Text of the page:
ALT is mainly found in the liver, which is why it is more specific for hepatocellular damage (liver damage). AST is found in the cytosol of many cells such as muscle, liver, brain, lung and pancreatic cells, making it less specific for the liver. AST and ALT can both be elevated after acute exercise. One study found that levels can be elevated for up to 7 days after exercise in men who are not used to training with weights.

The muscle damage induced by intense endurance training or intense training with weights releases these enzymes into the bloodstream, which can lead to an abnormal blood test.

It has been shown that high-protein diets can also increase the concentrations of these enzymes. This increase has nothing to do with liver damage. The body regulates the production of these enzymes upwards when you consume more protein.

It is easy to see that a combination of hard training and a high protein diet can cause increases in AST and ALT levels. Of course, a disease process could also be involved, which is why you should not simply ignore such elevations in general, especially if they occur in combination with other symptoms such as abdominal pain, jaundice, changes in the color of the stool and a darkening of the urine.

In addition, alcohol and certain medications can also cause an increase in liver enzyme levels.


  • Heavy and hard training can cause abnormalities in certain blood values, which should be taken into account by the doctor.
  • Muscle damage increases the release of CK, ALT and AST, which can also be elevated in various diseases.
  • Talk to your doctor about these factors to make sure they are aware that you are training hard.

I would like to emphasize again that this is not a guide to ignoring deviations in blood values from the normal range. Use this information to inform your doctor about possible causes of abnormal blood values.

TIP: Try these cheesecake cookies

Easy-to-make protein-rich cookies that are simply stunning

By Dani Shugart


Preparing cheesecake can be time-consuming. Eating more than one slice is frowned upon by the figure-conscious. And you only get it on special occasions. Why not simplify the recipe, cut out a ton of calories, keep the flavor and bake cookies that you can have ready in minutes?


  • 250 grams quark (your choice: low fat, 20% fat or 40% fat)
  • 3 scoops of vanilla or chocolate flavored protein powder
  • One heaped cup of frozen raspberries or blueberries


  1. Preheat the oven to 160 degrees.
  2. Mix the protein powder with the quark. Add the berries and mix well until you have a creamy mixture. The berries should soften and color the batter pink.
  3. Spread baking paper on a baking tray and use a spoon to form 9 cookies from the dough.
  4. Bake the cookies for 18 to 20 minutes. Break one open and see if it is done baking or insert a toothpick into one of the cookies. If no dough sticks to the toothpick, the cookies are done.

Nutritional value: if you use low-fat quark, each cookie contains about 59 kcal, 4 grams of carbohydrates, 9 grams of protein and less than 1 gram of fat.

Tip: Perform approach-jump supersets for the biceps

These supersets are brutal. And smart. But mostly brutal. And they'll produce biceps growth beyond anything else.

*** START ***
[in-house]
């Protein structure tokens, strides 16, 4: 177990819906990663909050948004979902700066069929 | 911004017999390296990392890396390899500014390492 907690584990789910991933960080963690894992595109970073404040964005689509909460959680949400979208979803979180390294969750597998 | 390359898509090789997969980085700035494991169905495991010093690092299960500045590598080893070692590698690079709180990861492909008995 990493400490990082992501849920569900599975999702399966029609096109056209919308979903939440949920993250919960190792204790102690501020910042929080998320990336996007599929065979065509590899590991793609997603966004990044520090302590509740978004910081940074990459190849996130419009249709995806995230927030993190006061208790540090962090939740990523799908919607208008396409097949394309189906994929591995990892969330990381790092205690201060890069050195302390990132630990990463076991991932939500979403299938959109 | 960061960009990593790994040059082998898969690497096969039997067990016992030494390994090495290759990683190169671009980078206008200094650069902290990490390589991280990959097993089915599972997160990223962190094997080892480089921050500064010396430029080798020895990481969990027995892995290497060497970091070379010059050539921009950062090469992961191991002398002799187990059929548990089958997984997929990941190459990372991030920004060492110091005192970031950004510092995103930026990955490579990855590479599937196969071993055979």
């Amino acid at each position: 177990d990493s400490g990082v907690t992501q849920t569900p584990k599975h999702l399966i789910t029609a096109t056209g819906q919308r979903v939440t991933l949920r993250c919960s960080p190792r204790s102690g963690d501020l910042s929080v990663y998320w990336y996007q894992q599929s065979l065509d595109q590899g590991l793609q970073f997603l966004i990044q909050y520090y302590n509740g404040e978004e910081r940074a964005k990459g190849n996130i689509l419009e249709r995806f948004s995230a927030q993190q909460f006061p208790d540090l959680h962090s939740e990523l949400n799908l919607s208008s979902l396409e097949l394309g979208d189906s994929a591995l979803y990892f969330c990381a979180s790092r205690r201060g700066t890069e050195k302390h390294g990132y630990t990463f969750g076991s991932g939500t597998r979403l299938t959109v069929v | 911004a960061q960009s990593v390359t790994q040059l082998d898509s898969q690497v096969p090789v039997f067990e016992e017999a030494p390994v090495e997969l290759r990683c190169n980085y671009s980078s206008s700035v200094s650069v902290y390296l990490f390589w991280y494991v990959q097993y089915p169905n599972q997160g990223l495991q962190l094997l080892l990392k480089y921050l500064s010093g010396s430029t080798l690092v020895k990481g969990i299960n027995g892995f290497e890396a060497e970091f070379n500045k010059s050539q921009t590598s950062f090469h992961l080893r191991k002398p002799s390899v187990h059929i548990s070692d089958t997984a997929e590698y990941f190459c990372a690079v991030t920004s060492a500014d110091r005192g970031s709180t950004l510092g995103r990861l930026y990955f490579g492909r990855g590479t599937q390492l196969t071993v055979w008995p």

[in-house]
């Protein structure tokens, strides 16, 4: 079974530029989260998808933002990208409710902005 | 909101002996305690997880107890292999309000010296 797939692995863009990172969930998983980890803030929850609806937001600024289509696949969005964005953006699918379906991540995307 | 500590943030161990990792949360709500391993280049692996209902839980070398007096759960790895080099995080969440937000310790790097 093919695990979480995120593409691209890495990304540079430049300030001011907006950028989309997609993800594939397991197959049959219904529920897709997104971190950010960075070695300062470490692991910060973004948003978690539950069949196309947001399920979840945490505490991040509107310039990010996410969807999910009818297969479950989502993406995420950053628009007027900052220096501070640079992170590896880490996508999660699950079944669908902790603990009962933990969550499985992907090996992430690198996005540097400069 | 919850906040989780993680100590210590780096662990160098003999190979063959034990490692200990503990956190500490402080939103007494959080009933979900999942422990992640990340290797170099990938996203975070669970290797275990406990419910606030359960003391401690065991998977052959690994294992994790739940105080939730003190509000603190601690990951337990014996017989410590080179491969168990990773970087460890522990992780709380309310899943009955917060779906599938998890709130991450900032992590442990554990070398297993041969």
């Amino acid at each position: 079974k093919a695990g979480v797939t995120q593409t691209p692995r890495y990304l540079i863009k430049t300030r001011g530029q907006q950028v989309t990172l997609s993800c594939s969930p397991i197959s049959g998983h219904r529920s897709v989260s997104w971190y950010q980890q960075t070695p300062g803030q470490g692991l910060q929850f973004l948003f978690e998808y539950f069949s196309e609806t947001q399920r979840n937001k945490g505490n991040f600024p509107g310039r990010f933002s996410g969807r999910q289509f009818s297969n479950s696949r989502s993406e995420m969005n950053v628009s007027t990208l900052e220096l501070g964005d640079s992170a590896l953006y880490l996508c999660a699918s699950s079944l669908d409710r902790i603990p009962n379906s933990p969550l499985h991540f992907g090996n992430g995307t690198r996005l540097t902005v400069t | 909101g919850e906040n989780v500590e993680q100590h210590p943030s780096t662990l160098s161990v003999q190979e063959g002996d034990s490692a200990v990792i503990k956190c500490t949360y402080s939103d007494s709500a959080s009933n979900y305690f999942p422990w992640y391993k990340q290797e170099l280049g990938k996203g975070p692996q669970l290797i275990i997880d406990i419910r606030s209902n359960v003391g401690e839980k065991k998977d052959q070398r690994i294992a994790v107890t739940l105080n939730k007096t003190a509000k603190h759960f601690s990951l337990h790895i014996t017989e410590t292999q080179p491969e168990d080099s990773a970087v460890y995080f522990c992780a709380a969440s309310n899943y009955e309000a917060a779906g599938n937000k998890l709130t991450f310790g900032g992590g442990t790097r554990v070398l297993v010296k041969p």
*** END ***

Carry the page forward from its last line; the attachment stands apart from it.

By Charles Poliquin


In the field of kinesiology, the origin of a muscle is the point where the muscle is attached to the bone and the insertion is at the more mobile of the two structures connected by the muscle. If you can perform superset exercises that combine these two opposing functions, then you stimulate muscle fibers at both ends and you achieve supercompensation.

Here's a nasty superset for the biceps:

  1. Perform 4 to 6 pull-ups with a tight underhand grip.
  2. Pause for 8 to 10 seconds.
  3. Then perform 8 to 10 repetitions of dumbbell incline bench curls.
  4. Perform a total of 5 of these supersets, resting about 2 minutes between supersets.

Here's what happens

When you perform pull-ups with an underhand grip, the elbow is the origin and the attachment is at the shoulder. If you then perform incline bench curls, it's the other way around: the origin is at the shoulder and the attachment is at the elbow. From a mechanical point of view, you are performing two extremes and inducing muscle damage to an extent that goes beyond anything else.

Tip: Perform planks the smart way.

If you can hold planks for several minutes, you're doing something wrong. Here's a better, safer and more effective way.

By Dr. John Rusin


Planks started out as a noble idea. They quickly became an exercise that anyone could do without much practice. Simply place your elbows on the floor, stretch your body and hold this position for 5 minutes at a time. And soon after, you'll have a solid core that will protect you from back pain and injury.... Wait, not so fast.

The primary problem with traditional planks is a lack of activation of the deeper core muscles over an extended period of time. Progression in traditional planks is achieved by extending the time of the hold in conjunction with increasing the external load on the body. Extended sets can cause postural problems and chronic trauma to the anterior ligaments of the pelvis.

The core is not designed to be activated in isolation over a prolonged period of time. Instead, the deep and superficial muscles must have the ability to be repeatedly activated with maximum force over time.

A better version of planks

RKC Planks can be effectively integrated into any type of training session. Depending on the exercises and the focus of the training session, RKC Planks can be used as a dynamic warm-up or a metabolic finishing exercise.

RKC Planks

  1. Place your arms slightly further forward than you would with traditional, ineffective planks.
  2. Contract your glutes and quadriceps as hard as you can until your body starts to shake.
  3. A good RKC Plank is a full body contraction that lasts 8 to 10 seconds. A pre-workout option could be three repetitions with about 5 seconds rest between repetitions.

It's time to ditch traditional planks and give them an update with a version that actually involves effort.


By John Meadows